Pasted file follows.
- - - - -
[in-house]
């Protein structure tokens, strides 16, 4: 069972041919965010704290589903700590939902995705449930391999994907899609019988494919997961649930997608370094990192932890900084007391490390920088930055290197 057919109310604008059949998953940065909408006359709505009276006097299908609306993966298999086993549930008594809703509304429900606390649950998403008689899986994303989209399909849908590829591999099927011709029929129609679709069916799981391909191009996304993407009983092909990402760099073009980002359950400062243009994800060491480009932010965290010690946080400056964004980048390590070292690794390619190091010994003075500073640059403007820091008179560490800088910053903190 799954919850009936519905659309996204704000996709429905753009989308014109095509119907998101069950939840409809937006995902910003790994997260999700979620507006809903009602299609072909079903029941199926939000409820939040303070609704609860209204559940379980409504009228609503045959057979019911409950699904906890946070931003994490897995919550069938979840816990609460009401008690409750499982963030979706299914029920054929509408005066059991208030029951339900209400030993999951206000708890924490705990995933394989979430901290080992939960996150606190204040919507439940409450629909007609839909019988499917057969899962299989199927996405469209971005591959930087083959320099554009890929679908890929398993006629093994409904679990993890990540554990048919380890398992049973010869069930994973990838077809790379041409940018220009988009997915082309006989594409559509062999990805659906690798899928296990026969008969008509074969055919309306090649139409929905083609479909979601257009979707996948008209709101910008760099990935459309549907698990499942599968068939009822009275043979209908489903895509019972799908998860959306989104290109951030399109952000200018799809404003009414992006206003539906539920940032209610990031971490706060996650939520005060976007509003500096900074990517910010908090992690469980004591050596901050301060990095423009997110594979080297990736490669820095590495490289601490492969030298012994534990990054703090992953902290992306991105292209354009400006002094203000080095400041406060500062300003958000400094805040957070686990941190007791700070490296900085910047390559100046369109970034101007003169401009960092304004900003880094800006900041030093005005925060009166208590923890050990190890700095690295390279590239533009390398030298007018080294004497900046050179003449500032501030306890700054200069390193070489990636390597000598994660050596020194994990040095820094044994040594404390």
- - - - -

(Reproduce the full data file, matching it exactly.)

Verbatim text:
[in-house]
């Protein structure tokens, strides 16, 4: 069972041919965010704290589903700590939902995705449930391999994907899609019988494919997961649930997608370094990192932890900084007391490390920088930055290197 057919109310604008059949998953940065909408006359709505009276006097299908609306993966298999086993549930008594809703509304429900606390649950998403008689899986994303989209399909849908590829591999099927011709029929129609679709069916799981391909191009996304993407009983092909990402760099073009980002359950400062243009994800060491480009932010965290010690946080400056964004980048390590070292690794390619190091010994003075500073640059403007820091008179560490800088910053903190 799954919850009936519905659309996204704000996709429905753009989308014109095509119907998101069950939840409809937006995902910003790994997260999700979620507006809903009602299609072909079903029941199926939000409820939040303070609704609860209204559940379980409504009228609503045959057979019911409950699904906890946070931003994490897995919550069938979840816990609460009401008690409750499982963030979706299914029920054929509408005066059991208030029951339900209400030993999951206000708890924490705990995933394989979430901290080992939960996150606190204040919507439940409450629909007609839909019988499917057969899962299989199927996405469209971005591959930087083959320099554009890929679908890929398993006629093994409904679990993890990540554990048919380890398992049973010869069930994973990838077809790379041409940018220009988009997915082309006989594409559509062999990805659906690798899928296990026969008969008509074969055919309306090649139409929905083609479909979601257009979707996948008209709101910008760099990935459309549907698990499942599968068939009822009275043979209908489903895509019972799908998860959306989104290109951030399109952000200018799809404003009414992006206003539906539920940032209610990031971490706060996650939520005060976007509003500096900074990517910010908090992690469980004591050596901050301060990095423009997110594979080297990736490669820095590495490289601490492969030298012994534990990054703090992953902290992306991105292209354009400006002094203000080095400041406060500062300003958000400094805040957070686990941190007791700070490296900085910047390559100046369109970034101007003169401009960092304004900003880094800006900041030093005005925060009166208590923890050990190890700095690295390279590239533009390398030298007018080294004497900046050179003449500032501030306890700054200069390193070489990636390597000598994660050596020194994990040095820094044994040594404390």